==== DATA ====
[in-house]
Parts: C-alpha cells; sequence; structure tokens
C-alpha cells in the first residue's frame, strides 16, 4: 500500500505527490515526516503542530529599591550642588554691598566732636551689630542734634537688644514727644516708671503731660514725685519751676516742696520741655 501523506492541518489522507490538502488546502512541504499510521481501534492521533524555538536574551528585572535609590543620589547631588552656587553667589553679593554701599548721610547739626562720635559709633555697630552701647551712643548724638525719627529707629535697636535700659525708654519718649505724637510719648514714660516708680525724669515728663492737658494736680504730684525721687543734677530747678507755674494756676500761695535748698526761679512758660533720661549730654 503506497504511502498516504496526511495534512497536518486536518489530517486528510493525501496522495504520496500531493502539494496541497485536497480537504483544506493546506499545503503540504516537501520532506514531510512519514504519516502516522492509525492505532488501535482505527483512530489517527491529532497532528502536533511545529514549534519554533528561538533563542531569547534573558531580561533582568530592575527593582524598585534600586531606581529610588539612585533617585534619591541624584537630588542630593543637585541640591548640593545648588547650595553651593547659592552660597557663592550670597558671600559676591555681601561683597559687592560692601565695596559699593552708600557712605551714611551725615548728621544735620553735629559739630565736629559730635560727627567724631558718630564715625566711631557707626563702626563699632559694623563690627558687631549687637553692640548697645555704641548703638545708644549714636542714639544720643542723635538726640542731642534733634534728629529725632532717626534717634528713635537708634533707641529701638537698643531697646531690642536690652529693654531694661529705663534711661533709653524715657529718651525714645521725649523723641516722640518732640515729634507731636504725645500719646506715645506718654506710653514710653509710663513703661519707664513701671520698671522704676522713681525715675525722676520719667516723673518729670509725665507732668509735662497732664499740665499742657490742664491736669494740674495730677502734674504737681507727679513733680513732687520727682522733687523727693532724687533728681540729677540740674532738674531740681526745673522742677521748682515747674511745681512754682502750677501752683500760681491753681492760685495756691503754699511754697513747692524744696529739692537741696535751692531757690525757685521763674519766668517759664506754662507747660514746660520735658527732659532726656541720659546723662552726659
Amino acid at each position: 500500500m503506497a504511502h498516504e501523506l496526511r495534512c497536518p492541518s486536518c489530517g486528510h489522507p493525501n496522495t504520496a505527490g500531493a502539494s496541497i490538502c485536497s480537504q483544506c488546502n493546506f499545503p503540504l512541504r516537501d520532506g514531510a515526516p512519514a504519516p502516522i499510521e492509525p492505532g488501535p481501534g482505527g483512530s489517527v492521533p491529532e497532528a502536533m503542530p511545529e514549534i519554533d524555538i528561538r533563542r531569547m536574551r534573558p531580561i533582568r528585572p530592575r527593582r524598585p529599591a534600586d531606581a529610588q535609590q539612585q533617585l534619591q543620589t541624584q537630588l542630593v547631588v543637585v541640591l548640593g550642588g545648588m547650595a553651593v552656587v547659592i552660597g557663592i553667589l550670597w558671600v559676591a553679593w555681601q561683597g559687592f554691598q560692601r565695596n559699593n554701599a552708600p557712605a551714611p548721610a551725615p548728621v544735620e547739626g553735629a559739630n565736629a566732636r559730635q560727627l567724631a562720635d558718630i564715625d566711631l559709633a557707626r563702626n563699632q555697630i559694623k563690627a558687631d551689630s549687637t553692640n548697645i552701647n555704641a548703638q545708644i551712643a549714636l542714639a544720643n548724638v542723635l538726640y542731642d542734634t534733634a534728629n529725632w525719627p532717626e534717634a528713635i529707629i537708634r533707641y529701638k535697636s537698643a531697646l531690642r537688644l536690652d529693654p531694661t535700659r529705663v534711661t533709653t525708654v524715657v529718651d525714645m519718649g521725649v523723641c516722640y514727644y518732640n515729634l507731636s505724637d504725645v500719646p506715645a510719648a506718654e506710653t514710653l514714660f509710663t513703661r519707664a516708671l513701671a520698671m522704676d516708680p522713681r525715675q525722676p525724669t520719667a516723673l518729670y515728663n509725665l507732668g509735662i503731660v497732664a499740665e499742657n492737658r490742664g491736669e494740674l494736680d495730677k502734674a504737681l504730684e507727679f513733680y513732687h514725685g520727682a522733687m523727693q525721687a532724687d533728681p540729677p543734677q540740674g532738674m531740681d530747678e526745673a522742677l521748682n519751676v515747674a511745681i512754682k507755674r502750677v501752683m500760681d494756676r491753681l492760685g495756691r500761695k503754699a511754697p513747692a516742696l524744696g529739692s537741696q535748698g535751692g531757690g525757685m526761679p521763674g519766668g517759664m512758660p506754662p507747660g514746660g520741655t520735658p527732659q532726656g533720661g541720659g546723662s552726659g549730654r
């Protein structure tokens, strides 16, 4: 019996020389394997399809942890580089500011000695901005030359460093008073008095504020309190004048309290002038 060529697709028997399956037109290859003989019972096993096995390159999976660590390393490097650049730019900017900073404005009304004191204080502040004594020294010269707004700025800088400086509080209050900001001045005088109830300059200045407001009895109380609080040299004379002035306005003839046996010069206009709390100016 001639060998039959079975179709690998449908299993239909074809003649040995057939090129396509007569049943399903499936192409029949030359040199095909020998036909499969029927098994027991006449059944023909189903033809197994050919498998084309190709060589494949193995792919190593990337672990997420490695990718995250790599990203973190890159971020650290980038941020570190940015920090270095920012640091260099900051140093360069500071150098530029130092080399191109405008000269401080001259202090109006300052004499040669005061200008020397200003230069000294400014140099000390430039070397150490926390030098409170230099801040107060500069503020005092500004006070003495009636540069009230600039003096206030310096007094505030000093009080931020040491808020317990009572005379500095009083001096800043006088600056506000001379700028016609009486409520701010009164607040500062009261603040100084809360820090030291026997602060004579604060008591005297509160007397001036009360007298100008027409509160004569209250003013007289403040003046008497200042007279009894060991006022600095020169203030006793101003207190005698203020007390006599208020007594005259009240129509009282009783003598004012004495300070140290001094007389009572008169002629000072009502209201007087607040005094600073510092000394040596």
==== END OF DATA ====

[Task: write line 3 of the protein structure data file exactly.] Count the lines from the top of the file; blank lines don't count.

C-alpha cells in the first residue's frame, strides 16, 4: 500500500505527490515526516503542530529599591550642588554691598566732636551689630542734634537688644514727644516708671503731660514725685519751676516742696520741655 501523506492541518489522507490538502488546502512541504499510521481501534492521533524555538536574551528585572535609590543620589547631588552656587553667589553679593554701599548721610547739626562720635559709633555697630552701647551712643548724638525719627529707629535697636535700659525708654519718649505724637510719648514714660516708680525724669515728663492737658494736680504730684525721687543734677530747678507755674494756676500761695535748698526761679512758660533720661549730654 503506497504511502498516504496526511495534512497536518486536518489530517486528510493525501496522495504520496500531493502539494496541497485536497480537504483544506493546506499545503503540504516537501520532506514531510512519514504519516502516522492509525492505532488501535482505527483512530489517527491529532497532528502536533511545529514549534519554533528561538533563542531569547534573558531580561533582568530592575527593582524598585534600586531606581529610588539612585533617585534619591541624584537630588542630593543637585541640591548640593545648588547650595553651593547659592552660597557663592550670597558671600559676591555681601561683597559687592560692601565695596559699593552708600557712605551714611551725615548728621544735620553735629559739630565736629559730635560727627567724631558718630564715625566711631557707626563702626563699632559694623563690627558687631549687637553692640548697645555704641548703638545708644549714636542714639544720643542723635538726640542731642534733634534728629529725632532717626534717634528713635537708634533707641529701638537698643531697646531690642536690652529693654531694661529705663534711661533709653524715657529718651525714645521725649523723641516722640518732640515729634507731636504725645500719646506715645506718654506710653514710653509710663513703661519707664513701671520698671522704676522713681525715675525722676520719667516723673518729670509725665507732668509735662497732664499740665499742657490742664491736669494740674495730677502734674504737681507727679513733680513732687520727682522733687523727693532724687533728681540729677540740674532738674531740681526745673522742677521748682515747674511745681512754682502750677501752683500760681491753681492760685495756691503754699511754697513747692524744696529739692537741696535751692531757690525757685521763674519766668517759664506754662507747660514746660520735658527732659532726656541720659546723662552726659